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Sir Thomas Smith’s Misgovernment of the Virginia Company by Nicholas Ferrar. A manuscript from the Devonshire papers at Chatsworth House. Edited with an introduction by D. R. Ransome.
Ferrar’s text is a crucial document in the history of the Virginia Company and its colony. It reveals the intense animosity which destroyed the Company and is a vivid, powerful and one-sided denunciation of the maladministration that had brought the Company down. It is also something more – a vital document of the first English colony to be permanently established in the New World. The document is printed here in full facsimile, together with a diplomatic transcription and introduction by David Ransome, a distinguished historian of early America.
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One of several Dutch editions of selections from Pliny’s Natural History to appear in the half-century following the publication of the first Dutch translation in 1610. The present edition, like many of the others, is enlarged to include much information not available to Pliny (the additions are printed in italics). Comprising extracts from Books 7–11 of the Natural History (on human beings, quadrupeds, birds, small animals and fishes respectively), it is especially notable for the many charming engravings of exotic birds and animals, some of them newly-discovered, in particular the orangutan (‘Indianschen satyr’), the armadillo, the ant-eater, the dodo, and the tree dragon.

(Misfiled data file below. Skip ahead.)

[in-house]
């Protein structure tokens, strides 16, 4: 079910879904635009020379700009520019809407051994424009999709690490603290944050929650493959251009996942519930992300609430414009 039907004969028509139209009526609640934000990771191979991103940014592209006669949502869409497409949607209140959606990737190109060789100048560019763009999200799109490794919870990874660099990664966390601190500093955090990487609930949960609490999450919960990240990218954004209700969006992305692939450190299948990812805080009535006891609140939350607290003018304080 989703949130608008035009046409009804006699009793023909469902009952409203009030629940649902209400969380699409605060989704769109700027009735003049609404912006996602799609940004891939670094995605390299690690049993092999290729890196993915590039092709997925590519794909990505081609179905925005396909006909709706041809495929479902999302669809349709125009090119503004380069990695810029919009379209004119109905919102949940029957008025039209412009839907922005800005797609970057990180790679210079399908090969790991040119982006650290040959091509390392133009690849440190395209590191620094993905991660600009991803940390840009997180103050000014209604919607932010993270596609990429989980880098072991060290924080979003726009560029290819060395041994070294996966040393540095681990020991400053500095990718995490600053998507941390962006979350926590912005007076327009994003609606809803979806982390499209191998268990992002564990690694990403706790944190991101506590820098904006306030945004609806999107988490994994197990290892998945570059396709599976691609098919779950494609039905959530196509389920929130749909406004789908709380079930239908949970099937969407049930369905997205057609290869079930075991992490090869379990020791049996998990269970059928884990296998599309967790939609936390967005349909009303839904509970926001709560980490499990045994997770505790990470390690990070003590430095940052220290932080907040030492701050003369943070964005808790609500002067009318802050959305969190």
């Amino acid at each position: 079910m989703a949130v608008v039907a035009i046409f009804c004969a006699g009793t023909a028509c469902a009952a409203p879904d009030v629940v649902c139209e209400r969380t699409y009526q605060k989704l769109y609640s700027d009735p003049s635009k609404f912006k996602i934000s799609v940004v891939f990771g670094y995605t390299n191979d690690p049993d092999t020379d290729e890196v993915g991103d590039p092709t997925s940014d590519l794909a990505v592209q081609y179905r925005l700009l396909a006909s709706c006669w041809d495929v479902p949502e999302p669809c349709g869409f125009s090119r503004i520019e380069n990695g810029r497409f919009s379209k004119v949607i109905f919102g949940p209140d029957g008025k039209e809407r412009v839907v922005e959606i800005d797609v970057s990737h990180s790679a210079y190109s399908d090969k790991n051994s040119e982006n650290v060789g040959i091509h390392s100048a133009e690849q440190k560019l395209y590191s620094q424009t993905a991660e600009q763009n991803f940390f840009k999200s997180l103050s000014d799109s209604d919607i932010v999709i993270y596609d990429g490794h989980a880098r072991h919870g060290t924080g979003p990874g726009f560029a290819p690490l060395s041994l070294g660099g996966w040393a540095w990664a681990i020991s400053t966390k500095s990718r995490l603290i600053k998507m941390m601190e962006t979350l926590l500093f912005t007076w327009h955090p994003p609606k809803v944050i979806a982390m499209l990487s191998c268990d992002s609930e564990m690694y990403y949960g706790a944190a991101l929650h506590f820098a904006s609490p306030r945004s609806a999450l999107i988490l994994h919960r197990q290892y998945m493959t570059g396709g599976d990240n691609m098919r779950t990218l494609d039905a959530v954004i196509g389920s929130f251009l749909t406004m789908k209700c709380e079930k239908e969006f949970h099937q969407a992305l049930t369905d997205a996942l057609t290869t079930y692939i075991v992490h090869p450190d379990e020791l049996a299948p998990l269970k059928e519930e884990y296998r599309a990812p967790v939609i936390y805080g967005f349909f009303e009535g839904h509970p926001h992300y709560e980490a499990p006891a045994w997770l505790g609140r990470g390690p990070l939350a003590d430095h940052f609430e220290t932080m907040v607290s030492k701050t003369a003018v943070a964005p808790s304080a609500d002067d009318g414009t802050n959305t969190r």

COPAC records the British Library copy only. Worldcat records no copies in the US.
the Canon of the Mass; a fragment of a bifolium (a single leaf preserving a small section only of the conjoint leaf), single columns written in dark brown ink in a tall late romanesque bookhand, 21 lines remaining, ruled in ink, four two-line initials on verso alternately in blue and red with contrasting penwork (two being monograms of ‘V’ and ‘D’ for 'Vere dignum'), one five-line and one six-line initial on verso with red penwork in a leafy design, rubrics; recovered from use in a binding and with consequent creasing and staining, trimmed with loss of several lines at foot, verso soiled and worn. 218 x 191 mm
At the end of the first line on the recto is the rubric ‘infra actionem’, immediately before the prayer ‘Communicantes et diem sacratissimam celebrantes’. The expression ‘infra actionem’ originally referred to a variable formula to be inserted within the fixed text on special occasions, and signified that the following text was to be inserted ‘within the action’. Thus it is probable that the prayer ‘Communicantes’ was not originally a fixed part of the Canon but was inserted on special feasts. Gradually it was transformed into a permanent fixture, with some variant formulas on special feasts.